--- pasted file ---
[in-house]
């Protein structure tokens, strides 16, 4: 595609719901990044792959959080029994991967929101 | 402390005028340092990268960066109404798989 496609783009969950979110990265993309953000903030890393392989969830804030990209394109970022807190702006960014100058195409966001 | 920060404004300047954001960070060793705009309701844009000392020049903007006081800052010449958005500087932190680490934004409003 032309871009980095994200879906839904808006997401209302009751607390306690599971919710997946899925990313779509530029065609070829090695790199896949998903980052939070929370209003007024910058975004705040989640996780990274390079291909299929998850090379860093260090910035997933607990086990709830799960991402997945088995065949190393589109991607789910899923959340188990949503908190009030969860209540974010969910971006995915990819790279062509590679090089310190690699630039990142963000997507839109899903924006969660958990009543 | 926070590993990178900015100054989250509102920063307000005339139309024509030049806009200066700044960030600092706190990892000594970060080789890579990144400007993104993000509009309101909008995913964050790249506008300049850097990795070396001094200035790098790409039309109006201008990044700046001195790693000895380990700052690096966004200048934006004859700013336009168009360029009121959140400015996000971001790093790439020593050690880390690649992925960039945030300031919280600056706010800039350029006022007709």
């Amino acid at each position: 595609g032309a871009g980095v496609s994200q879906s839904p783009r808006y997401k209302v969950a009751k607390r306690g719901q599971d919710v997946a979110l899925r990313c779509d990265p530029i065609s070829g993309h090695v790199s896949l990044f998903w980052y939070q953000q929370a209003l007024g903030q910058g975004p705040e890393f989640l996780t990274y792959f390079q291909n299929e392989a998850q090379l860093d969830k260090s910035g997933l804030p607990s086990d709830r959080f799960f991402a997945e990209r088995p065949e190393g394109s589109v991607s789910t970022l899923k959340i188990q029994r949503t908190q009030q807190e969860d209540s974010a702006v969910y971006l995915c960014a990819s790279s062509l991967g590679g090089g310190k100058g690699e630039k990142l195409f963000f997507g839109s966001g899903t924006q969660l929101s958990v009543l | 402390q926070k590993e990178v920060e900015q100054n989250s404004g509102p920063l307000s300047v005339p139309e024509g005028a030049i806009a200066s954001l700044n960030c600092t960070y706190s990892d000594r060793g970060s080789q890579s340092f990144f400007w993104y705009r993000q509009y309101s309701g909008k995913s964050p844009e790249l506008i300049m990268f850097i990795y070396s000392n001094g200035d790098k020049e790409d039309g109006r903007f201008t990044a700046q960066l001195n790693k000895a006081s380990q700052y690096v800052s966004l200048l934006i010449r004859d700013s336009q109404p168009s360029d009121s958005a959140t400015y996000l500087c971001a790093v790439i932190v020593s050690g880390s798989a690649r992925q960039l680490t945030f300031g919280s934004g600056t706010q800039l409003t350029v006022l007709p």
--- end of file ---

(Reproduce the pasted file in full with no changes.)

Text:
[in-house]
């Protein structure tokens, strides 16, 4: 595609719901990044792959959080029994991967929101 | 402390005028340092990268960066109404798989 496609783009969950979110990265993309953000903030890393392989969830804030990209394109970022807190702006960014100058195409966001 | 920060404004300047954001960070060793705009309701844009000392020049903007006081800052010449958005500087932190680490934004409003 032309871009980095994200879906839904808006997401209302009751607390306690599971919710997946899925990313779509530029065609070829090695790199896949998903980052939070929370209003007024910058975004705040989640996780990274390079291909299929998850090379860093260090910035997933607990086990709830799960991402997945088995065949190393589109991607789910899923959340188990949503908190009030969860209540974010969910971006995915990819790279062509590679090089310190690699630039990142963000997507839109899903924006969660958990009543 | 926070590993990178900015100054989250509102920063307000005339139309024509030049806009200066700044960030600092706190990892000594970060080789890579990144400007993104993000509009309101909008995913964050790249506008300049850097990795070396001094200035790098790409039309109006201008990044700046001195790693000895380990700052690096966004200048934006004859700013336009168009360029009121959140400015996000971001790093790439020593050690880390690649992925960039945030300031919280600056706010800039350029006022007709």
């Amino acid at each position: 595609g032309a871009g980095v496609s994200q879906s839904p783009r808006y997401k209302v969950a009751k607390r306690g719901q599971d919710v997946a979110l899925r990313c779509d990265p530029i065609s070829g993309h090695v790199s896949l990044f998903w980052y939070q953000q929370a209003l007024g903030q910058g975004p705040e890393f989640l996780t990274y792959f390079q291909n299929e392989a998850q090379l860093d969830k260090s910035g997933l804030p607990s086990d709830r959080f799960f991402a997945e990209r088995p065949e190393g394109s589109v991607s789910t970022l899923k959340i188990q029994r949503t908190q009030q807190e969860d209540s974010a702006v969910y971006l995915c960014a990819s790279s062509l991967g590679g090089g310190k100058g690699e630039k990142l195409f963000f997507g839109s966001g899903t924006q969660l929101s958990v009543l | 402390q926070k590993e990178v920060e900015q100054n989250s404004g509102p920063l307000s300047v005339p139309e024509g005028a030049i806009a200066s954001l700044n960030c600092t960070y706190s990892d000594r060793g970060s080789q890579s340092f990144f400007w993104y705009r993000q509009y309101s309701g909008k995913s964050p844009e790249l506008i300049m990268f850097i990795y070396s000392n001094g200035d790098k020049e790409d039309g109006r903007f201008t990044a700046q960066l001195n790693k000895a006081s380990q700052y690096v800052s966004l200048l934006i010449r004859d700013s336009q109404p168009s360029d009121s958005a959140t400015y996000l500087c971001a790093v790439i932190v020593s050690g880390s798989a690649r992925q960039l680490t945030f300031g919280s934004g600056t706010q800039l409003t350029v006022l007709p």